Scientific literature gives examples of influenza epidemics in hospital wards which spread in patients requiring special care. In 1998, an epidemic broke out in a neonatal intensive care unit which resulted in disease cases in 19 out of 54 patients and a death of 1 child. Only 15% of the personnel had been vaccinated and 29 persons admitted to taking care of patients while having symptoms of a respiratory system infection [62]. In the same year, 10 patients developed influenza in a bone marrow unit and 1 person died. In this case, 12% of the personnel had been vaccinated and five personnel members were at work with disease symptoms [63]. Influenza virus outbreaks were also observed in liver transplantation, hematological, neonatal and pediatric units (in the last two units, additional risk factors for influenza virus infections were identified: artificial ventilation system and multiple pregnancy) [6467]. A group of patients who are particularly at risk of hospital epidemics are residents of facilities, which render care and treatment services for patients with chronic illnesses. During the occurrence of an influenza outbreak in a facility whose residents were at the age of above 65 years, the percentage of infected patients in an epidemic season was very high and it could reach even 60% [68]. The facts that influenza vaccinations in the elderly are not as effective as vaccinations in a younger population (30–40% vs 70–90%), and that influenza epidemics occurred in the populations of the residents of nursing homes, where influenza immunization was very high and reached even 90%, prove that it is necessary to perform vaccinations in healthcare professionals in order to protect the patients [69, 70].

Unfortunately, percentage of medical professionals who are vaccinated against pertussis in developed countries is relatively low. According to the studies, although educational activities result in the increased interest in the vaccinations, only a small group of healthcare personnel are vaccinated despite their initial intentions of undergoing a vaccination. Pertussis education for medical professionals could solve this problem. Tdpa vaccine is safe and effective. Pertussis booster vaccinations for healthcare personnel might be the most effective to diminish the risk of pertussis cases and the occurrence of hospital infections in healthcare facilities.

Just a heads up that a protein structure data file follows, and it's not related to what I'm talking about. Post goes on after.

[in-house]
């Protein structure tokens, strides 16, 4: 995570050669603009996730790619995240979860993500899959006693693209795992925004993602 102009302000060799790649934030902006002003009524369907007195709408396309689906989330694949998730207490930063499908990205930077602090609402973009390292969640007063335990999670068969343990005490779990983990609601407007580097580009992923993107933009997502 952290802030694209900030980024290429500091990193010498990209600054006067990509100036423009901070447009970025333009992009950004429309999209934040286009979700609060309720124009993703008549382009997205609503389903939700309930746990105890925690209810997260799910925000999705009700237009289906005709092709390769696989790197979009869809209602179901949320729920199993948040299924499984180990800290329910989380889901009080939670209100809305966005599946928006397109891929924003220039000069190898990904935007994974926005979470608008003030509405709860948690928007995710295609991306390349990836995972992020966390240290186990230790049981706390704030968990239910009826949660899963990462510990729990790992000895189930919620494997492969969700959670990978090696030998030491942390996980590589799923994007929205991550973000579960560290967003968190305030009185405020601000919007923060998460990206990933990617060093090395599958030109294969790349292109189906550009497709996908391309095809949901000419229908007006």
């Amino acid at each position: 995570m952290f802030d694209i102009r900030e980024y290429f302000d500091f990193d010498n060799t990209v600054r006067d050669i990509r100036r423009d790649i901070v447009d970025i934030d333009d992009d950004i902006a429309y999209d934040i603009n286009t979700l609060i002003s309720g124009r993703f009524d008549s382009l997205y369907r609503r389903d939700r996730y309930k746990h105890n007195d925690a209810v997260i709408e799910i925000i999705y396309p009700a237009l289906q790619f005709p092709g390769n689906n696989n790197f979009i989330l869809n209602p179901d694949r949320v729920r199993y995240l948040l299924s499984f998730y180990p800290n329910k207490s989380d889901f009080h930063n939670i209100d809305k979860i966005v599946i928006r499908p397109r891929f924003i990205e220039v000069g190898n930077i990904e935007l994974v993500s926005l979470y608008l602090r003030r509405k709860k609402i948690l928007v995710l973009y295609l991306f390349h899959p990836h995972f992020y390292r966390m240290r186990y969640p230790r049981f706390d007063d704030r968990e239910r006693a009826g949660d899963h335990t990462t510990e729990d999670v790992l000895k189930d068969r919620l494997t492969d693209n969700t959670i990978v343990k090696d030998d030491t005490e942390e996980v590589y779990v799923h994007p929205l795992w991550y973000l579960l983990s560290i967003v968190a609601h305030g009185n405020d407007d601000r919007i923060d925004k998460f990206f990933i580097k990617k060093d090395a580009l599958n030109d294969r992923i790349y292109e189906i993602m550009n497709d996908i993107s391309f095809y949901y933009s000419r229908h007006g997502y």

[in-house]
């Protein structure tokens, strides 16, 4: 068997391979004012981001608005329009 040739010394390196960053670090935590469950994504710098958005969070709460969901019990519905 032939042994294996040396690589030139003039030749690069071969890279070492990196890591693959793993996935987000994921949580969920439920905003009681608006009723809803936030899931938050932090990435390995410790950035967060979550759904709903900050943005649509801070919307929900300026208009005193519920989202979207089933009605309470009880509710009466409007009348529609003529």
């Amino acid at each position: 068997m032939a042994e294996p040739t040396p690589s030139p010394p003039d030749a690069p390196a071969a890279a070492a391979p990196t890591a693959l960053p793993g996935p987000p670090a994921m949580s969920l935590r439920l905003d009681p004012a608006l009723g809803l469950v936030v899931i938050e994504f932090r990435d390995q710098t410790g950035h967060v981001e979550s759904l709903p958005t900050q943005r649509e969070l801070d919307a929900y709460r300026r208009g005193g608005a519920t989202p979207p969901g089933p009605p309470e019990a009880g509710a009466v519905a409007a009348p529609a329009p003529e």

7. Benefits and drawbacks of the cocoon strategy for protective vaccinations

The main benefit of cocoon strategy is that it decreases the risk of the transmission of an infectious disease in the environment of a patient who might become infected but cannot be vaccinated. A universal adult pertussis program does not only serve to decrease the disease in the overall risk of disease among infants (beyond that which might be achieved with a more focused cocoon strategy) but it also protects adults against the disease.

The main drawback of a cocoon strategy is that it is characterized by a low level of recommendation implementations and a small percentage of vaccinated persons, which impairs the performance of this strategy. It is critical to the success of a universal program to ensure that adequate vaccine coverage is achieved. A comparison of various immunization strategies suggests that the coverage of at least 40% within the adult population is required to achieve herd immunity [2]. In practice, achievement of such high indicators is impossible.

Barriers to receiving vaccines by close contacts include lack of knowledge about the disease and the benefits of vaccination, time and monetary constraints, forgetting about vaccine recommendations if previously received.

Although it is recommended to vaccinate all close contacts under a cocoon strategy, vaccinations are frequently limited to mothers, which also influence negatively the effectiveness of the strategy. Vaccinations should be universal and cover caregivers of all infants instead of being addressed solely to the families of children from risk groups.

To conclude, cocoon strategy for protective vaccinations constitutes a valuable complement to universal vaccination programs. Nonetheless, it should not be the only recommended strategy but it should be an element of a comprehensive strategy for preventing infectious diseases.


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Written By

Aneta Nitsch-Osuch

Submitted: 23 October 2016 Reviewed: 30 March 2017 Published: 06 September 2017